Lots of cold and rainy days in March made for good chunks of reading time. Here’s what was on the shelf in March:
- A Place on Earth, by Wendell Berry — My love affair with Port Williams and all its endearing characters continues. Heart-wrenching stories are perfectly woven in the lives of people who seem so real, I find myself thinking about them, wondering how they are doing. Berry’s characters remind me of the good farm folks I grew up around — people who worked and lived “with the good earth all around.”
- From Tablet to Table: Where Community is Found and Identity is Formed, by Leonard Sweet — This book is a call to bring back the table. Sweet issues a challenge to move away from tablets and iphones and “social” media and bring some actual people into our homes for an actual meal around an actual table. His insight into the many conversations Jesus had at mealtimes was an eye opener. I’ll be using some of Sweet’s material for our Spring Women’s Bible Study. (Kindle version)
- Farm Recipes and Food Secrets From the Norske Nook, by Helen Myhre — Yes, this is a cookbook and it’s full of recipes that I didn’t read word for word. But if there was ever a fun-to-read cookbook, this is it. I felt like I was 10 years old, sitting at my neighbor’s house one farm over, listening to my 4-H leader give a cooking lesson. Myhre has a down-home way of making everything sound simple and deliciously funny.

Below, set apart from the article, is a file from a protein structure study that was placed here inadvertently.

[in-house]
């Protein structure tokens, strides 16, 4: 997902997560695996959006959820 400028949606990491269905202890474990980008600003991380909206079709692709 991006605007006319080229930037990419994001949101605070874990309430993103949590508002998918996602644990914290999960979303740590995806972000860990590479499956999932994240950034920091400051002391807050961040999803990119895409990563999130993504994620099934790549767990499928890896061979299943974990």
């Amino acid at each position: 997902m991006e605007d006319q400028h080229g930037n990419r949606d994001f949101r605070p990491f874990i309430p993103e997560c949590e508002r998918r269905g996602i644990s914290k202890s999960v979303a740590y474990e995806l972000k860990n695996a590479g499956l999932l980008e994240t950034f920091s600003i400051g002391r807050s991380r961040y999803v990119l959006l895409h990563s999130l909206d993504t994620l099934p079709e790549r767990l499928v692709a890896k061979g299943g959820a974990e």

- The Road Back to You, by Ian Morgan Cron and Suzanne Stabile — This is the latest take on the ancient personality type system called the Enneagram. Unlike some other, more academic publications, this one is approachable and easy to understand. I like this book because they emphasize how a level of self- awareness opens up intimacy with God.
- Still Writing: The Perils and Pleasures of a Creative Life, by Dani Shapiro — I keep telling myself to stop reading books about writing so I have more time to write, but then I hear somebody recommend a book like this on some podcast and before I know it, I’m putting the title on hold. Shapiro had some good points, but they are the same good points that I’ve read in twenty other books on writing. I should write a book called Still Reading: The Perils and Pleasures of Reading About Other Peoples’ Creative Lives.
Whatcha been reading? Any good recommendations are welcome!
“In the case of good books, the point is not to see how many of them you can get through, but rather how many can get through to you.” – Mortimer J. Adler